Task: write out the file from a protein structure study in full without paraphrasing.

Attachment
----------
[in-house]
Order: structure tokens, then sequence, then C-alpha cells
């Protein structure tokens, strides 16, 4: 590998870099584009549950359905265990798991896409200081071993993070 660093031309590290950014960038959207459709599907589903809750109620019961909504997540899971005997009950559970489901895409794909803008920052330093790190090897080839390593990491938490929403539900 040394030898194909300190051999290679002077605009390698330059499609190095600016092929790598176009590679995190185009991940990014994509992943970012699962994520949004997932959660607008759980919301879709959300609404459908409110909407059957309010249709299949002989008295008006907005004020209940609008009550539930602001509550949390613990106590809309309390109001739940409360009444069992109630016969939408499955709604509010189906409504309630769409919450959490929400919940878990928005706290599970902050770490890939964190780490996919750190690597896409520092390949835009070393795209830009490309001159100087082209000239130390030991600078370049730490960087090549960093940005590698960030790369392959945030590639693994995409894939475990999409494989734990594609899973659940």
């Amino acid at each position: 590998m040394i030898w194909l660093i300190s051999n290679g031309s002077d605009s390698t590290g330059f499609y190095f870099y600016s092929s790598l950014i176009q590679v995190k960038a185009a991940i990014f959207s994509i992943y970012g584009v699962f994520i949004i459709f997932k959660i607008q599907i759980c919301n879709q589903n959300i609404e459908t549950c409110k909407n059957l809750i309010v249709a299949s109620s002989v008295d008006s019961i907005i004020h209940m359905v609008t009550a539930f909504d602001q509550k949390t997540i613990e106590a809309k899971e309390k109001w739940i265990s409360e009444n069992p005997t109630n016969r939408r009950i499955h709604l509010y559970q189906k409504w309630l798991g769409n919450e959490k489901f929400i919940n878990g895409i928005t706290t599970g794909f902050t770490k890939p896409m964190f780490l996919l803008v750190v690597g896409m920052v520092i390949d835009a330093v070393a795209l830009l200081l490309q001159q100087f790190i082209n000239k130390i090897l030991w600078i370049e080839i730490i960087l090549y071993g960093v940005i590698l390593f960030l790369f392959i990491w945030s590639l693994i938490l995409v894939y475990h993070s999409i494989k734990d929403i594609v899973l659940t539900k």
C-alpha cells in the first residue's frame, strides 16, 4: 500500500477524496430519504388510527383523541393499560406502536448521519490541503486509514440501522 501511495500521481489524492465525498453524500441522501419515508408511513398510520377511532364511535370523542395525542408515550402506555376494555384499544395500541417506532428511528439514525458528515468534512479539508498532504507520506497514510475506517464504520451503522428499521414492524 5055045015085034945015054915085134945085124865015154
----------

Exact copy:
[in-house]
Order: structure tokens, then sequence, then C-alpha cells
């Protein structure tokens, strides 16, 4: 590998870099584009549950359905265990798991896409200081071993993070 660093031309590290950014960038959207459709599907589903809750109620019961909504997540899971005997009950559970489901895409794909803008920052330093790190090897080839390593990491938490929403539900 040394030898194909300190051999290679002077605009390698330059499609190095600016092929790598176009590679995190185009991940990014994509992943970012699962994520949004997932959660607008759980919301879709959300609404459908409110909407059957309010249709299949002989008295008006907005004020209940609008009550539930602001509550949390613990106590809309309390109001739940409360009444069992109630016969939408499955709604509010189906409504309630769409919450959490929400919940878990928005706290599970902050770490890939964190780490996919750190690597896409520092390949835009070393795209830009490309001159100087082209000239130390030991600078370049730490960087090549960093940005590698960030790369392959945030590639693994995409894939475990999409494989734990594609899973659940």
């Amino acid at each position: 590998m040394i030898w194909l660093i300190s051999n290679g031309s002077d605009s390698t590290g330059f499609y190095f870099y600016s092929s790598l950014i176009q590679v995190k960038a185009a991940i990014f959207s994509i992943y970012g584009v699962f994520i949004i459709f997932k959660i607008q599907i759980c919301n879709q589903n959300i609404e459908t549950c409110k909407n059957l809750i309010v249709a299949s109620s002989v008295d008006s019961i907005i004020h209940m359905v609008t009550a539930f909504d602001q509550k949390t997540i613990e106590a809309k899971e309390k109001w739940i265990s409360e009444n069992p005997t109630n016969r939408r009950i499955h709604l509010y559970q189906k409504w309630l798991g769409n919450e959490k489901f929400i919940n878990g895409i928005t706290t599970g794909f902050t770490k890939p896409m964190f780490l996919l803008v750190v690597g896409m920052v520092i390949d835009a330093v070393a795209l830009l200081l490309q001159q100087f790190i082209n000239k130390i090897l030991w600078i370049e080839i730490i960087l090549y071993g960093v940005i590698l390593f960030l790369f392959i990491w945030s590639l693994i938490l995409v894939y475990h993070s999409i494989k734990d929403i594609v899973l659940t539900k």
C-alpha cells in the first residue's frame, strides 16, 4: 500500500477524496430519504388510527383523541393499560406502536448521519490541503486509514440501522 501511495500521481489524492465525498453524500441522501419515508408511513398510520377511532364511535370523542395525542408515550402506555376494555384499544395500541417506532428511528439514525458528515468534512479539508498532504507520506497514510475506517464504520451503522428499521414492524 5055045015085034945015054915085134945085124865015154